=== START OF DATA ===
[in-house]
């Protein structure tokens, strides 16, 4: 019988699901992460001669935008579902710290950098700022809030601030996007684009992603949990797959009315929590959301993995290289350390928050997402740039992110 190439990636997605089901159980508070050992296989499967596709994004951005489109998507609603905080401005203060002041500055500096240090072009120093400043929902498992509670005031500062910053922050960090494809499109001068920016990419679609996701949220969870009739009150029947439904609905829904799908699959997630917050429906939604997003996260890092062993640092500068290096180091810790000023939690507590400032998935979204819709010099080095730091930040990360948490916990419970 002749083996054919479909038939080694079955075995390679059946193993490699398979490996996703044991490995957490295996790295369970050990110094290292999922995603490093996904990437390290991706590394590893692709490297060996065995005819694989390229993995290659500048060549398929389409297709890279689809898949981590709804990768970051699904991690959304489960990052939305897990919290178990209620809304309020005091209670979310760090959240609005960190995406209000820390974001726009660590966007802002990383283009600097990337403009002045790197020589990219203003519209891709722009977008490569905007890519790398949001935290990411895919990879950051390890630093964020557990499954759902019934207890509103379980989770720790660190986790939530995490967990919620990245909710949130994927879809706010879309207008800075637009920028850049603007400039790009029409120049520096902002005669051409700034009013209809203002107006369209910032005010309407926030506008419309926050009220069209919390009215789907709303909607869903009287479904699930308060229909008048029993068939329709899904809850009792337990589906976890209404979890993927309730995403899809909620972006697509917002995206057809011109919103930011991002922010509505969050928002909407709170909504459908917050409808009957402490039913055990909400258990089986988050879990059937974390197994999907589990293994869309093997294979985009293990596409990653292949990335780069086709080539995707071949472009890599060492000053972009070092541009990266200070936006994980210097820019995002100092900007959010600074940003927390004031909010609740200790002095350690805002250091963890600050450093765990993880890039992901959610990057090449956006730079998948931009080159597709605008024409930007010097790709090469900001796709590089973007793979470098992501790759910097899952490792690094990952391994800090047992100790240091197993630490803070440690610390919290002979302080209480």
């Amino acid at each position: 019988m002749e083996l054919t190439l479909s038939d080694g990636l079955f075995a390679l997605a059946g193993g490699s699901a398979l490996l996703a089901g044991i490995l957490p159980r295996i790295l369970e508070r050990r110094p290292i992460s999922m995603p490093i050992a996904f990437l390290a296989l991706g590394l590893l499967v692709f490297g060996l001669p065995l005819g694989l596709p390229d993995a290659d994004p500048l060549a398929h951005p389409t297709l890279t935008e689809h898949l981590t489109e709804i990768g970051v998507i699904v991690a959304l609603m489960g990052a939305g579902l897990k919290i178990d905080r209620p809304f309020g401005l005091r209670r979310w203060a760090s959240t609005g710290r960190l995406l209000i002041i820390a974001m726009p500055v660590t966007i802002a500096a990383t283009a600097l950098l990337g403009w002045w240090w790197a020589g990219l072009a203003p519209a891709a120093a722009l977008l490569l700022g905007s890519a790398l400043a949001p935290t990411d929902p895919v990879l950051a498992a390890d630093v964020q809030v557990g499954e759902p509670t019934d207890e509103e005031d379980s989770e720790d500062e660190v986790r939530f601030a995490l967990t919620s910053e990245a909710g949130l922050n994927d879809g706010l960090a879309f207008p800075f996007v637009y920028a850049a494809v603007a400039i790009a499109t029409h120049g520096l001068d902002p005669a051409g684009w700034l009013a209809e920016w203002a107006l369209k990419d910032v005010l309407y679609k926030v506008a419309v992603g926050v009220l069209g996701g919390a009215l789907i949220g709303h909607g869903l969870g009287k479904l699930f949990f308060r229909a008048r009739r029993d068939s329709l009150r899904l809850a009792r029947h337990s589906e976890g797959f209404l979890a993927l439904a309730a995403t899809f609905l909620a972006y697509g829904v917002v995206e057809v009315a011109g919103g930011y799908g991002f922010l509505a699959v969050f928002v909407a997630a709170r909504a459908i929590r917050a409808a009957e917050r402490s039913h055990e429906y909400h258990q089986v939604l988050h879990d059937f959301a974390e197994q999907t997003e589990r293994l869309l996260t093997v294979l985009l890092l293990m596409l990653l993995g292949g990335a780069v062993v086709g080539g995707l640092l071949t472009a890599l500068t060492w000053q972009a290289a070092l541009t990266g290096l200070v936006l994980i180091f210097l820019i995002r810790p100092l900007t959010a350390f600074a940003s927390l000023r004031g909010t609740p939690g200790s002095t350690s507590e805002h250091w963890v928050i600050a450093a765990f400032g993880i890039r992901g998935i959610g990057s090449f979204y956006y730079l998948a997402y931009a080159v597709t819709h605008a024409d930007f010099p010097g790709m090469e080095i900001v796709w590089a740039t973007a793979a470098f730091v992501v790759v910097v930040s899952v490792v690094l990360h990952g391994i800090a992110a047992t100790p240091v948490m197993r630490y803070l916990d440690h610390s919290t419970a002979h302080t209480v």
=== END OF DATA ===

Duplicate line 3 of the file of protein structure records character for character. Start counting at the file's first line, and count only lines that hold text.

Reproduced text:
């Amino acid at each position: 019988m002749e083996l054919t190439l479909s038939d080694g990636l079955f075995a390679l997605a059946g193993g490699s699901a398979l490996l996703a089901g044991i490995l957490p159980r295996i790295l369970e508070r050990r110094p290292i992460s999922m995603p490093i050992a996904f990437l390290a296989l991706g590394l590893l499967v692709f490297g060996l001669p065995l005819g694989l596709p390229d993995a290659d994004p500048l060549a398929h951005p389409t297709l890279t935008e689809h898949l981590t489109e709804i990768g970051v998507i699904v991690a959304l609603m489960g990052a939305g579902l897990k919290i178990d905080r209620p809304f309020g401005l005091r209670r979310w203060a760090s959240t609005g710290r960190l995406l209000i002041i820390a974001m726009p500055v660590t966007i802002a500096a990383t283009a600097l950098l990337g403009w002045w240090w790197a020589g990219l072009a203003p519209a891709a120093a722009l977008l490569l700022g905007s890519a790398l400043a949001p935290t990411d929902p895919v990879l950051a498992a390890d630093v964020q809030v557990g499954e759902p509670t019934d207890e509103e005031d379980s989770e720790d500062e660190v986790r939530f601030a995490l967990t919620s910053e990245a909710g949130l922050n994927d879809g706010l960090a879309f207008p800075f996007v637009y920028a850049a494809v603007a400039i790009a499109t029409h120049g520096l001068d902002p005669a051409g684009w700034l009013a209809e920016w203002a107006l369209k990419d910032v005010l309407y679609k926030v506008a419309v992603g926050v009220l069209g996701g919390a009215l789907i949220g709303h909607g869903l969870g009287k479904l699930f949990f308060r229909a008048r009739r029993d068939s329709l009150r899904l809850a009792r029947h337990s589906e976890g797959f209404l979890a993927l439904a309730a995403t899809f609905l909620a972006y697509g829904v917002v995206e057809v009315a011109g919103g930011y799908g991002f922010l509505a699959v969050f928002v909407a997630a709170r909504a459908i929590r917050a409808a009957e917050r402490s039913h055990e429906y909400h258990q089986v939604l988050h879990d059937f959301a974390e197994q999907t997003e589990r293994l869309l996260t093997v294979l985009l890092l293990m596409l990653l993995g292949g990335a780069v062993v086709g080539g995707l640092l071949t472009a890599l500068t060492w000053q972009a290289a070092l541009t990266g290096l200070v936006l994980i180091f210097l820019i995002r810790p100092l900007t959010a350390f600074a940003s927390l000023r004031g909010t609740p939690g200790s002095t350690s507590e805002h250091w963890v928050i600050a450093a765990f400032g993880i890039r992901g998935i959610g990057s090449f979204y956006y730079l998948a997402y931009a080159v597709t819709h605008a024409d930007f010099p010097g790709m090469e080095i900001v796709w590089a740039t973007a793979a470098f730091v992501v790759v910097v930040s899952v490792v690094l990360h990952g391994i800090a992110a047992t100790p240091v948490m197993r630490y803070l916990d440690h610390s919290t419970a002979h302080t209480v």